Generic and Species Nomenclature Changes

We have elected to make the following generic and species changes based on recent systematic studies.

Scirpus (Cyperaceae) transfers. We follow the Flora of North America vol. 23 treatment in transferring some species of the genus Scirpus to the genera Bolboschoenus (including the former Scirpus maritimus), Isolepis (including the former Scirpus cernuus), and Schoenoplectus (including the former Scirpus acutus, S. americanus, S. californicus, and S. pungens). In our flora only Scirpus microcarpus is retained in that genus.

Chenopodium (Amaranthaceae) transfers. We follow the Flora of North America vol. 4 in transferring three of our species of Chenopodium (C. ambrosioides, C. multifidum, and C. pumilio) to the genus Dysphania.

Salicornia (Amaranthaceae) transfers. We follow the Flora of North America vol. 4 in transferring Salicornia subterminalis to the genus Arthrocnemum and Salicornia virginica to the genus Sarcocornia. In our flora only Salicornia bigelovii and Salicornia depressa are retained in the genus Salicornia.

Aster (Asteraceae) transfers. We follow Nesom (1994) and Sundberg (2004) in transferring our three species of Aster into the genus Symphyotrichum.

Hymenoclea (Asteraceae) transfers. We follow the conclusions of Strother and Baldwin (2002), based in part on Miao et al. (1995), that our two species of Hymenoclea should be transferred to the genus Ambrosia.

Gnaphalium (Asteraceae) transfers. We follow Nesom (2004a) in transferring Gnaphalium purpureum to the genus Gamochaeta; another species of Gamochaeta (G. calviceps) is a recent addition to the County. We also follow Anderberg (1991) in transferring Gnaphalium bicolor to the genus Pseudognaphalium (as P. biolettii) and Nesom (2004b) in transferring the subspecies of Gnaphalium canescens to species of Pseudognaphalium.

Lessingia (Asteraceae) transfers. We follow Saroyan et al. (2000) in transferring our two varieties of Lessingia filaginifolia back to the genus Corethrogyne.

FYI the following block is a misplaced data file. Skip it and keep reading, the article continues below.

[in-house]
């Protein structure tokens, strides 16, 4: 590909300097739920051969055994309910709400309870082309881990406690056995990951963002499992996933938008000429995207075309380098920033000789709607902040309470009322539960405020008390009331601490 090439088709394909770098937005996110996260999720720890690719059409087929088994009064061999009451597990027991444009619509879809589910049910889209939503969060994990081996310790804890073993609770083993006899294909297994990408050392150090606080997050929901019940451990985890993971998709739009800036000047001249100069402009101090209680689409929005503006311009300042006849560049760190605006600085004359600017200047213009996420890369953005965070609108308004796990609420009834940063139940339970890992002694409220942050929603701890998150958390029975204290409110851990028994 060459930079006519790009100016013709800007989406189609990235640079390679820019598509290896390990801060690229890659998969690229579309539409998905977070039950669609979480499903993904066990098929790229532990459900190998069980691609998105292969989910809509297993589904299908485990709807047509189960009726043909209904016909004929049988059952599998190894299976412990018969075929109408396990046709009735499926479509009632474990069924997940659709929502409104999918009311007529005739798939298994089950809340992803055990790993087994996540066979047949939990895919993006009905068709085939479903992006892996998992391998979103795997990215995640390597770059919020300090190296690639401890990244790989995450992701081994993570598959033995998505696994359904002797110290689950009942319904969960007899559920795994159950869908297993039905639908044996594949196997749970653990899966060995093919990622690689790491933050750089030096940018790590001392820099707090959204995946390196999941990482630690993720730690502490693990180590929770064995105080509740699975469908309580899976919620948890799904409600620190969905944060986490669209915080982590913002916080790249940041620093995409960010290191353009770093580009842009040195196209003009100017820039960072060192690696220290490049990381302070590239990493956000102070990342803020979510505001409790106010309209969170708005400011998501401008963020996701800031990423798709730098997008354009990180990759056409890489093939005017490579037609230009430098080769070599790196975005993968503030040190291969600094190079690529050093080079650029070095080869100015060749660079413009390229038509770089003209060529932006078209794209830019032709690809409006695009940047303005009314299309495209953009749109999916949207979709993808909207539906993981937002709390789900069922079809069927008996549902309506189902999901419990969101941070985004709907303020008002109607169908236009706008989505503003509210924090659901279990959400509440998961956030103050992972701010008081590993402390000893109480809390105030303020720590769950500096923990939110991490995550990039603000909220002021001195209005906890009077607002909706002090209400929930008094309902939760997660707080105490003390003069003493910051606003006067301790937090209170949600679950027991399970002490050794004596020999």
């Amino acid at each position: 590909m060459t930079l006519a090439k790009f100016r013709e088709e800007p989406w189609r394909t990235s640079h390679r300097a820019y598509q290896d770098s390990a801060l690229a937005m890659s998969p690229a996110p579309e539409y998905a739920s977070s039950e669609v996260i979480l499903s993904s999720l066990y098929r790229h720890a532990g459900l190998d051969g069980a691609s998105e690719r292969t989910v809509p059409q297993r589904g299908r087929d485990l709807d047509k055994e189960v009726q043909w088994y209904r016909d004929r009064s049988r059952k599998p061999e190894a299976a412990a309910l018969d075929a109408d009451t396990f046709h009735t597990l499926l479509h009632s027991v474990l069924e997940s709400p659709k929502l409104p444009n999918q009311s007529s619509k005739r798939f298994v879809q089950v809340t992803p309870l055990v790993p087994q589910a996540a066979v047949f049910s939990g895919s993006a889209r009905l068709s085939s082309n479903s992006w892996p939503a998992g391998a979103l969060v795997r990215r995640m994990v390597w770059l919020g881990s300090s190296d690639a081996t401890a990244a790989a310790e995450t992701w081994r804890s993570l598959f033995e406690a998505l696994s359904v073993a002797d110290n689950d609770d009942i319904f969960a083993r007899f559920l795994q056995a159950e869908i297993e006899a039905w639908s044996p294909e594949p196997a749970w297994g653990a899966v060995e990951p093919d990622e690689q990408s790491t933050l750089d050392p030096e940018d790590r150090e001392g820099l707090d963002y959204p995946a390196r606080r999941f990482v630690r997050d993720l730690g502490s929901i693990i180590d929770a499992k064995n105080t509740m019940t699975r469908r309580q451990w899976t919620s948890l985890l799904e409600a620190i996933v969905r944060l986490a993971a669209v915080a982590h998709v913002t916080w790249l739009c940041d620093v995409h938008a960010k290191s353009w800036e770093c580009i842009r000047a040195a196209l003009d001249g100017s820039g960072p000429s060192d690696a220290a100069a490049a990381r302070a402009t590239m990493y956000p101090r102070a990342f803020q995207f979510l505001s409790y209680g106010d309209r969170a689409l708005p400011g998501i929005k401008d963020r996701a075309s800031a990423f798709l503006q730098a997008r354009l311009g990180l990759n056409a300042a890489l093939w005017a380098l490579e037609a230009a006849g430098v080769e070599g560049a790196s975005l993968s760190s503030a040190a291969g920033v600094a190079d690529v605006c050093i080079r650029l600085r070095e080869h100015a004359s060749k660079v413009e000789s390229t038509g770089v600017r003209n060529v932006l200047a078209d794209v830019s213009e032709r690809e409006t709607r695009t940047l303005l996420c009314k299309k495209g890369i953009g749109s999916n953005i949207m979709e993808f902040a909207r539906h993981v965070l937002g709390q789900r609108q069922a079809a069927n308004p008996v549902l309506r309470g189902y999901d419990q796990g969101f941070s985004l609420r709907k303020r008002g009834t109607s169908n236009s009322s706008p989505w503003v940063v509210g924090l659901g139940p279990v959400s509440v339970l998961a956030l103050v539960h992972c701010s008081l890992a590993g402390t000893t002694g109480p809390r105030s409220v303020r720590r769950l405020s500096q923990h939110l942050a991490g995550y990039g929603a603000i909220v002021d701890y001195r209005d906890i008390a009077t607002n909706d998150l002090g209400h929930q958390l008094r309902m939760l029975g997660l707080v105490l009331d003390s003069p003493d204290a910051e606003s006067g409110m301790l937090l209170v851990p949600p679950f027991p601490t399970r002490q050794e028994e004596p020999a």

Senecio (Asteraceae) transfers. We follow Barkley (1999) in transferring Senecio ganderi to the genus Packera (as P. ganderi), and we follow the Jepson Online Interchange in transferring Senecio mikanioides to the genus Delairia (as D. odorata).

Tarweed (Asteraceae) transfers. Nomenclatural changes in the tarweed group of the Asteraceae (Baldwin 1999), which we cited in our 3rd edition, are repeated here. All of the San Diego County species previously treated in the genus Hemizonia are placed in the genera Centromadia or Deinandra. In addition, two local species of Madia are transferred to the genera Anisocarpus and Hemizonella.

Arabis (Brassicaceae) transfers. All but one of our species in the genus Arabis have now been transferred to the genus Boechera (Al-Shehbaz 2003). In our flora only Arabis glabra remains in Arabis.

Opuntia (Cactaceae) transfers. As with our 3rd edition, and following Flora of North America vol. 4, we transfer the cylindrically-stemmed species of Opuntia to the genus Cylindropuntia.

Eremocarpus (Euphorbiaceae) transfer. We follow Webster (1992) in transferring Eremocarpus setigerus to the genus Croton.

Erodium (Geraniaceae) transfer. We follow Aldasoro et al. (2002) in transferring Erodium macrophyllum to the genus California.

Mirabilis (Nyctaginaceae) transfers. As with our 3rd edition, the varieties of Mirabilis bigelovii, plus M. californica, are now all treated as varieties of Mirabilis laevis, as based on the work of Spellenberg and Rodríguez Tijerina (2001) and following Flora of North America vol. 4.

Mimulus (Phrymaceae). We follow a recent monograph of Mimulus, section Schizoplacus by Thompson (2005), which treats Mimulus aurantiacus with 6 varieties, 3 of which (var. aridus, var. pubescens, and var. puniceus) plus hybrid intermediates (var. pubescens x var. puniceus) occur in San Diego County. This treatment differs from the study of Tulig (2000), which recognized Mimulus aridus and M. puniceus as separate species.

Genera in Polemoniaceae. As with our 3rd edition, we have accepted numerous realignments in the Polemoniaceae based on the work of Porter and Johnson (2000). In addition to a few minor taxonomic changes involving infraspecific rearrangements in that family, the following major changes are noted. Certain species formerly in the genus Gilia are now placed in the genera Aliciella, Saltugilia, or Linanthus. The two Leptodactylon species in our County are treated in the genus Linanthus. Numerous species of Linanthus are transferred to the genus Leptosiphon, and Phlox gracilis is treated as two subspecies in the genus Microsteris.

An Alphabetical Listing of Families, citing page numbers, immediately follows this Preface.